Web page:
When you have a goal they say you should share it with people so that they can support you and hold you accountable when your own responsibility meter goes on the fritz. But once you put your plans out into the world, into the ears of others, things can get awfully real, awfully fast. Connections begin to be made, friends and business associates of friends are brought into the loop and the result is a momentum you cannot achieve on your own.
It’s exciting to see the vision you have in your head begin to grow past your preparation and the work you have done. When only you know your dream, potential failure feels like a shrug of the shoulders, “we’ll get ’em next time”. Bringing others in makes the potential fall public and terrifying, something I haven’t felt at all until now. But in all the research I’ve done, networking is by far the number one key to success in starting a professional endeavor. All along I thought that was something you did once you are up and running but now I realize it must begin at the beginning.
Like me, you may have never built your own business but I’ll bet you have built yourself a life, full of good people. And those individuals with whom you share your personal existence are most likely the first to hear about your plans for a business. You trust them and feel safe telling them what you’re up to. They want to help, they have ideas and contacts to move your objectives forward, and just like that, your aspirations no longer live only inside you, in the pages of your notes and your words in a script. It has wings, and in my experience, that is an incredible thing.
I’ve just finished all my annual check-ups and testing, a dozen check-ins at doctor’s offices and outpatient centers. I have been really surprised and disappointed by the receptionists’ reactions when they hand me a clipboard holding paperwork to be filled out and I inform them that I am legally blind and am unable to see the forms. I don’t look as if I have a vision problem so perhaps they are just not expecting me to say this but ten out of twelve responses have ranged from annoyance to annoyance, usually peppered by the heavy sigh.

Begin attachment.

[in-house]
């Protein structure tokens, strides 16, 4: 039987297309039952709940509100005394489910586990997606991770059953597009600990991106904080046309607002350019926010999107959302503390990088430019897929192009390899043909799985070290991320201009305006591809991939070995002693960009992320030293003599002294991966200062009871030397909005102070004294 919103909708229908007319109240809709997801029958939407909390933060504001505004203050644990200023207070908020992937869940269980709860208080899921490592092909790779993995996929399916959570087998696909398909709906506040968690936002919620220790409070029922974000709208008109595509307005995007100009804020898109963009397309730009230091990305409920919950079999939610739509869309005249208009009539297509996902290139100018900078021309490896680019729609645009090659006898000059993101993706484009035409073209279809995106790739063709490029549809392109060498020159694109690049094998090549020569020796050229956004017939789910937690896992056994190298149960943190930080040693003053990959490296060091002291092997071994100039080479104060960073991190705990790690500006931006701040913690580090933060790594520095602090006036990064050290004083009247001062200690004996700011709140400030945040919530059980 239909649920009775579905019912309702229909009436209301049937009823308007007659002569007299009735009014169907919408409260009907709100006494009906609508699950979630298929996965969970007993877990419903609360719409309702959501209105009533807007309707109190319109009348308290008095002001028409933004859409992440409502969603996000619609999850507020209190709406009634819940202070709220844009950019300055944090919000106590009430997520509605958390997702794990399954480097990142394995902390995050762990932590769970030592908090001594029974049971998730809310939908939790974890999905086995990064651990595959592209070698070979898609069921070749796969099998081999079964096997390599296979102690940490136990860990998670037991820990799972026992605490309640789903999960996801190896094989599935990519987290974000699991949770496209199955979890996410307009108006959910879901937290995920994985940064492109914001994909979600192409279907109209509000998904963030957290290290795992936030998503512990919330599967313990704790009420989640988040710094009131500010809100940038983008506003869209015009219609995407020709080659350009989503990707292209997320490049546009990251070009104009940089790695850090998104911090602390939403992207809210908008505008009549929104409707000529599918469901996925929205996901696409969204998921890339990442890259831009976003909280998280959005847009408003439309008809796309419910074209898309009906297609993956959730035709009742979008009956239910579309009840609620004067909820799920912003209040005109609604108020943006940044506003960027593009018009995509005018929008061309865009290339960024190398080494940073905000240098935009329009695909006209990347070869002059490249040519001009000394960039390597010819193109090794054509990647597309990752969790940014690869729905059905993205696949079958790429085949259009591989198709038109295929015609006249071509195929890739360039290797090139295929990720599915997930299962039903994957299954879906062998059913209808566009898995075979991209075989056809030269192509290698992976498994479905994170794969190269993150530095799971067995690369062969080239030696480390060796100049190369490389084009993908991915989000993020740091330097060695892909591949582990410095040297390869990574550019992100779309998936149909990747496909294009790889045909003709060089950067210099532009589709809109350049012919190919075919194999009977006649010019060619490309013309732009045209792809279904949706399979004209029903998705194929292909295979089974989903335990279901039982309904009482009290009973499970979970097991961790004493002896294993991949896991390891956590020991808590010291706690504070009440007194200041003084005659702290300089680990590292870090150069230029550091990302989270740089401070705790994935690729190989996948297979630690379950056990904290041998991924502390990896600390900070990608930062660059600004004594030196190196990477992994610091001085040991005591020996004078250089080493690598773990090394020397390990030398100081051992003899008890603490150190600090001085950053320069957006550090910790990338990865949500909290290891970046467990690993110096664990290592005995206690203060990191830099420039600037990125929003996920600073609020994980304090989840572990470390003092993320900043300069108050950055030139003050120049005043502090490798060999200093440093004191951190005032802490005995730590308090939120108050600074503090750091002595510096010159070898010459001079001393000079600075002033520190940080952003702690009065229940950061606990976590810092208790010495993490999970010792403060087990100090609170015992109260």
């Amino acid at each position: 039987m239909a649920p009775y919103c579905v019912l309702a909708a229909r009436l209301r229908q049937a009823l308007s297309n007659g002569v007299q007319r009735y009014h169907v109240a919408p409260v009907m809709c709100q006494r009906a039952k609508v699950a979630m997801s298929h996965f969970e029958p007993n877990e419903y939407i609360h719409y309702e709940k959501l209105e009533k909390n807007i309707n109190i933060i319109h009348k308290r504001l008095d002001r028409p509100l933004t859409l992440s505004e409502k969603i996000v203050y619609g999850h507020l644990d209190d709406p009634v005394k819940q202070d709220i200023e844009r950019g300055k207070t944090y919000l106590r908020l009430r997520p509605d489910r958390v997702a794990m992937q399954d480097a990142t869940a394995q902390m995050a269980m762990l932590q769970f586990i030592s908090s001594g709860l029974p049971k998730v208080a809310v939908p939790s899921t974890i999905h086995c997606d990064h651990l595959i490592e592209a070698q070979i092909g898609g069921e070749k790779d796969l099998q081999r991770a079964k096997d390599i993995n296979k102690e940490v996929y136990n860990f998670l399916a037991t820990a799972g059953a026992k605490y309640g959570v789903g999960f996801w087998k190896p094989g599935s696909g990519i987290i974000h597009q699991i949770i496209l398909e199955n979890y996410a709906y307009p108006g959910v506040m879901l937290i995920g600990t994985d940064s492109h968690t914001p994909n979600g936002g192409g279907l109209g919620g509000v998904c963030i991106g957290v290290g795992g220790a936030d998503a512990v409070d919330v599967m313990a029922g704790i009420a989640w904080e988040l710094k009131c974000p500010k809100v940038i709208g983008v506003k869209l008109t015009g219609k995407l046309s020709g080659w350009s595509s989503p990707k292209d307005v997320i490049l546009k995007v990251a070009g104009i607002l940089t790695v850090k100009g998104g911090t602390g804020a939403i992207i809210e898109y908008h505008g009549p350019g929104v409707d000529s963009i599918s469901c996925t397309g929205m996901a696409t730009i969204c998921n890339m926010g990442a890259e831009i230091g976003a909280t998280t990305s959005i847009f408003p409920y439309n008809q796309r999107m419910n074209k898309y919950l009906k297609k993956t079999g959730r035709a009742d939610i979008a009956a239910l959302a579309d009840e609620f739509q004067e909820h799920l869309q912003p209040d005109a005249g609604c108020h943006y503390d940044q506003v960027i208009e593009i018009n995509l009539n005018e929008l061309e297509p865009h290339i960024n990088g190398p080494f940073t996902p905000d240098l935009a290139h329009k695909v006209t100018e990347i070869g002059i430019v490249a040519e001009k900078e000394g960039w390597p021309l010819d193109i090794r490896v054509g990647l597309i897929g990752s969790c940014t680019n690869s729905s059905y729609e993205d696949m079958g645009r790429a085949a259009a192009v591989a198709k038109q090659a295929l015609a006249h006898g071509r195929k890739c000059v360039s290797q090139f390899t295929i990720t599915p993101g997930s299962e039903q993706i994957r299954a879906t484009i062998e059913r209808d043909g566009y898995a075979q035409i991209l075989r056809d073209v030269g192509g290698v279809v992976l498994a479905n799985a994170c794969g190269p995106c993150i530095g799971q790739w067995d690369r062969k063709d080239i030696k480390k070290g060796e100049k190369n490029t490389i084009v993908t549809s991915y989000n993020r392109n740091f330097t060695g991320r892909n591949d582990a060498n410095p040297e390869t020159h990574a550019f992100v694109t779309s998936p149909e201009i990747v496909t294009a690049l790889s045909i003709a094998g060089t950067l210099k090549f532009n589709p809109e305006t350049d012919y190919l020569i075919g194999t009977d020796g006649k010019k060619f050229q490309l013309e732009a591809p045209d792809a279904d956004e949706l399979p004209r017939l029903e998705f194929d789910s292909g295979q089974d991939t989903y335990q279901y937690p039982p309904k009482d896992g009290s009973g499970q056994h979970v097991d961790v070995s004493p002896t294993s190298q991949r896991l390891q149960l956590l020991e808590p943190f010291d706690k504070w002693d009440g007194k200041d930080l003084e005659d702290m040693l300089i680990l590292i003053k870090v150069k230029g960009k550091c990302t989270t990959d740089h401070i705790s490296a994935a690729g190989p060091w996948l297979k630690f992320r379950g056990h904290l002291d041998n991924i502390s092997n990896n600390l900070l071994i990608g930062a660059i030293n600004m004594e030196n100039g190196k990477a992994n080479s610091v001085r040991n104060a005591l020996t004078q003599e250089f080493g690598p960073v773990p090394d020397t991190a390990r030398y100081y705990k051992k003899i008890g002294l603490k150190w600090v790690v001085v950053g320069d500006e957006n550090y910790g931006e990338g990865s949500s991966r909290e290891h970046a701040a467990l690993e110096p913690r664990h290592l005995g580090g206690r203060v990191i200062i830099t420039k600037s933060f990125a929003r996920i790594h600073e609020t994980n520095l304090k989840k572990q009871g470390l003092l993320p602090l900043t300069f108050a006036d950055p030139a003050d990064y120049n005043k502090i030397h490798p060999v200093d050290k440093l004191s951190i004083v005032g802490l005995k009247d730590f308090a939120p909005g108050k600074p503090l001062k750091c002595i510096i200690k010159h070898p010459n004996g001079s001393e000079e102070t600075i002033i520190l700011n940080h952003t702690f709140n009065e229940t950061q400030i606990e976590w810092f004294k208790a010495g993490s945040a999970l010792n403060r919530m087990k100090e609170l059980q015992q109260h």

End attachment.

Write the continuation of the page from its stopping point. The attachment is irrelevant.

You’re supposed to,feel better when you leave the doctor’s office, not worse, right?
I have been aggressively asked, “Isn’t someone here with you?”, as if I am a child requiring adult supervision, as if I should be undergoing something as personal as a Pap smear with a handler or entourage in tow. It took a long time for me to have the ability and the confidence to do these seemingly mundane activities on my own, and no one, especially not a healthcare professional, is going to destroy that. Draw my blood, ask me to pee in a cup. No problem. My spirit? That you can’t have.
“I am one brain MRI away from finding out if my mother was, in fact, a bale of straw.”
— Sister Rain
Not long after I found myself with little vision I purchased some wooden letters from a store in Lancaster, Pennsylvania. They were the first name initials of my husband, our parrot, Piper, and our first bird, Cato, who was with us for fifteen years, and myself. My friend helped me pick out paint so I could give each letter a color that meant something to each of us. My husband identified the bottles for me and we carefully organized them so I knew which was which. Despite our efforts, I mixed them up and put the wrong colors on the letters. I didn’t know it and couldn’t wait to show my completed work to the first person who stopped in, but my enthusiasm met its quick demise when she informed me of my mistake. She did it so matter-of-factly and now I understand she was as new at having a visually impaired friend as I was at being one. But at the time I was hurt by her delivery and so angry with myself and my situation that I packed up the paints and the letters and stored them in the attic where they have remained for almost five years. I forgot about them because it upset me to remember.
In retrospect I don’t know what it was about this particular challenge that caused me to shut it down. In all other things since my sight became diminished I have kept going and if there has been a pause, it never turned into a stop. I think it was the timing, so soon after I got sick, that I didn’t have all the necessary coping skills in place nor had I learned the extent of my optic nerves’ deterioration. I thought I could still do what I always did and discovering I could not was like drinking turpentine: bitter, nauseating, painful and life threatening. But I can also say without hesitation that I really believed my full vision would return. The doctors couldn’t say it wouldn’t. They couldn’t say it would either.